Do you remember the commercial where the tagline was, “ . . . but never let them see you sweat?” Here’s a new wrinkle . . .
After spending three days basking in the glory of a client receiving a national award at the annual Remodeler’s Leadership Conference, hosted by Hanley-Woods Publishing, I received the following email from someone whose marketing business we’ve been courting for several months:
Last week at the Leadership Conference, you handed me a pencil apologizing that it wasn’t what you had ordered. Is that the image that you want to portray? “We screwed up but we are using it anyway?” There was nothing wrong with the pencil that you used. Give it out and shut up or don’t give it out. If you are a 1st class shop, don’t apologize!
That’s been bothering me since it happened and I thought you would want that feedback. If I’m out of line, remember the advice is worth every penny you paid for it!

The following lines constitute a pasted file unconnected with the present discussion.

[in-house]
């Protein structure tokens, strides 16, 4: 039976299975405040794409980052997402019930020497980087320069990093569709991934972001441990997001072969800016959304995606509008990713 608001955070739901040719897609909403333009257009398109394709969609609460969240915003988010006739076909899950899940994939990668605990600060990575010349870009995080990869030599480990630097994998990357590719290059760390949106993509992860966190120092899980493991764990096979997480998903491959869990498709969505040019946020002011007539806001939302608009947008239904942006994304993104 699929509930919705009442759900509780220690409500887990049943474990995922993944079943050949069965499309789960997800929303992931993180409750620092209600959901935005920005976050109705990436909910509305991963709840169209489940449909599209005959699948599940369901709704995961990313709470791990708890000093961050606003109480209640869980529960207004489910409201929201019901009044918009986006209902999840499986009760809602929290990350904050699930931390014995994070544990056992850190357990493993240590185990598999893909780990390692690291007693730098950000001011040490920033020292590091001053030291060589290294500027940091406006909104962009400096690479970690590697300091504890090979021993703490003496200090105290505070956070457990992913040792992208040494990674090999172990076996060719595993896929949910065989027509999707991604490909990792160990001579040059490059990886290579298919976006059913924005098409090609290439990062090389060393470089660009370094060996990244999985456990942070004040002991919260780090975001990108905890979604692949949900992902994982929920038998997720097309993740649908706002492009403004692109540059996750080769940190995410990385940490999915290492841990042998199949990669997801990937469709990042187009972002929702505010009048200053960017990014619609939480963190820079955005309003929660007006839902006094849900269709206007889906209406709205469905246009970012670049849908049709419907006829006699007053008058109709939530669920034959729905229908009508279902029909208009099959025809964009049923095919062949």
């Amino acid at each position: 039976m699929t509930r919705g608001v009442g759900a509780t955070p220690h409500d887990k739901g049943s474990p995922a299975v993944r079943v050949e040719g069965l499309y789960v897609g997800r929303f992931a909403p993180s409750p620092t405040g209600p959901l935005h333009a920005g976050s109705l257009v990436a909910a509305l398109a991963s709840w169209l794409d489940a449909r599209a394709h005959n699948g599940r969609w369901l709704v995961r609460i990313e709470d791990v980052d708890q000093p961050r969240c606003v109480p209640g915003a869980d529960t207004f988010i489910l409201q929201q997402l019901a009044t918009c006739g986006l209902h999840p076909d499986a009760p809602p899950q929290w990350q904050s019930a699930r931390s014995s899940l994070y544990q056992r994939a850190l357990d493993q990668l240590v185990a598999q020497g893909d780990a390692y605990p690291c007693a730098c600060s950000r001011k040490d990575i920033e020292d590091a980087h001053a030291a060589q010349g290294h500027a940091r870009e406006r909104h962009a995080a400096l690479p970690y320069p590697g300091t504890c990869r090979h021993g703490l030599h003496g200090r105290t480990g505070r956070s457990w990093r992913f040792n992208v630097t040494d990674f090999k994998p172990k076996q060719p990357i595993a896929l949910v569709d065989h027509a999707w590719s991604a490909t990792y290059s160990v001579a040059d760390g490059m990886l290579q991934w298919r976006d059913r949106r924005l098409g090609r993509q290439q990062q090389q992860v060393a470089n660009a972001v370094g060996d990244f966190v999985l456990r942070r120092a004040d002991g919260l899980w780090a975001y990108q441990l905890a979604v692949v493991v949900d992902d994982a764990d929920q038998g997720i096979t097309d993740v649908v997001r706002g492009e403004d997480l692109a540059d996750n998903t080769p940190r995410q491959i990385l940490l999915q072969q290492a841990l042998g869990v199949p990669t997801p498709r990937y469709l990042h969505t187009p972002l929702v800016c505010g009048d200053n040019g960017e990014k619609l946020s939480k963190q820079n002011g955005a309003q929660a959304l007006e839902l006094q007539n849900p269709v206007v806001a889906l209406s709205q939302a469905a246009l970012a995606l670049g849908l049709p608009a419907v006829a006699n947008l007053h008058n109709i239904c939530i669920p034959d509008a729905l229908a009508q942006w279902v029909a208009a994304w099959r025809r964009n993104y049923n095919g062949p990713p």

Mark is not only one of Maryland’s award-winning premier remodelers of fine, custom homes, but he also happens to be absolutely right on target!
Do I know better? Of course I do, but that single, momentary lapse in judgment, made me appear to a prospective client, as Bob Dole and my children would say, “Like a dufuss.”
What should I have done? In retrospect, just what he suggests, “Give it out and shut up . . . If you’re a first class shop, don’t apologize.”
Not one single person at the conference, besides yours truly, had the slightest inkling there was anything wrong with the imprinted carpenter’s pencil. No one knew it should have been gold over black instead of black over gold. All I managed to do was bring it to their attention. Further, I denigrated the relationship by promoting the assumption that I thought less of them by giving them a sub-standard pencil.
I can hear their collective brains whirring with, “Well, he must be going to give the better pencils to clients and prospects he REALLY likes.”
Did my ego take a trouncing? You bet! Think I’ll make that mistake again? Don’t hold your breath! Will I succeed in getting Mark’s signature at the bottom of a marketing contract? Only he knows, and he’s not talking, but perhaps one day, he’ll forget my momentary faux pas, and spread a little ink across the signature block of a Biz-comm contract.
Is there a moral in all this? Humbly I submit never apologize . . . it’s easy to get caught up in a moment, but take a second breath and think before you open your big mouth.